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Women at War: Female Physicians’ Work During World War I

Over one hundred years ago, the first world war was fought; and from it, history was made. The assassination of the Archduke Franz Ferdinand of Austria-Hungary catapulted allies into forming two sides: the Central Powers (Germany, Austria-Hungary, Bulgaria and the Ottoman Empire) and the Allied Powers (Great Britain, France, Russia, Italy, Romania, Canada, Japan and the United States). The war saw the advent of modern warfare, the downfall of empires, and over 8 million deaths. World War I shaped not only political history, but also medical history. The invention of anesthetic and antiseptic wound care are some of the notable innovations of WWI; female physicians also took on more prominent roles during the war effort. Two of said physicians, Dr. Anna Von Sholly and Dr. Dolores Pinero, are prime examples of the visibility gained as people who fought to support their countries through healthcare.

Dr. Anna Von Sholly, alongside a group of healthcare workers, was denied by the U.S. government to offer their services on the battlefield. The French military, however, welcomed their help, and Dr. Von Sholly began her work under the Service de Santé. Dr. Von Sholly was stationed at a hospital in the Chateau Ognon at Senlis, where the hospital was often under fire. Within the 36 hours of the American female physicians joining the French doctors, after facing ridicule and laughter, Dr. Von Sholly, with her fellow doctors, treated 650 cases. For her bravery, Dr. Von Sholly was awarded the Croix de Guerre by the French government. Dr. Von Sholly graduated from Cornell Medical College in 1902 and continued an illustrious career in medicine, including becoming a fellow at the New York Academy of Medicine and a consultant to Bellevue Hospital, before passing away in 1996.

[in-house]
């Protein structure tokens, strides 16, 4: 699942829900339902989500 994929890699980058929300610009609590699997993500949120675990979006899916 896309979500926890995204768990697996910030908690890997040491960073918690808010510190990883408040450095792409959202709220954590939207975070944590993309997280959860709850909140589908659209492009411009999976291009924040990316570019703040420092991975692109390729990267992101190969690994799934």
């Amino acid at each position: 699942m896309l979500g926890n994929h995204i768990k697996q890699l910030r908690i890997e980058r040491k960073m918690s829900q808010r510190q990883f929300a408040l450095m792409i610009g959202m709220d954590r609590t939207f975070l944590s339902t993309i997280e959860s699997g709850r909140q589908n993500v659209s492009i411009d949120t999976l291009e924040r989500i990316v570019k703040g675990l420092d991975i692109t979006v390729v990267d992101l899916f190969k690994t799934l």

Dr. Dolores Pinero was among the first Puerto American women to achieve a medical degree in the U.S. and the first to serve as a contact surgeon to the U.S. Army. Similar to Dr. Anna Von Sholly, Dr. Pinero’s path was not smooth sailing. In fact, it took two years and an appeal to the US Surgeon General to get accepted as an Army contact surgeon in 1918. Her responsibilities included carrying out those of an anesthesiologist, laboratory physician, and nursing director. She worked at the San Juan, Puerto Rico, base hospital with 4 male physicians, where she handled the influenza epidemic. After a year of service, she was granted an honorable discharge. Dr. Pinero graduated from College of Physicians and Surgeons in Boston in 1913 and became the first Puerto Rican woman to join the Puerto Rican Medical Examiners Board.

These two women are one of many who risked their lives to support their countries in a time where they fought to be acknowledged. It is critical to remember and honor their contributions to the war efforts and the suffrage movement.

Thanks for reading!

Adeba M.



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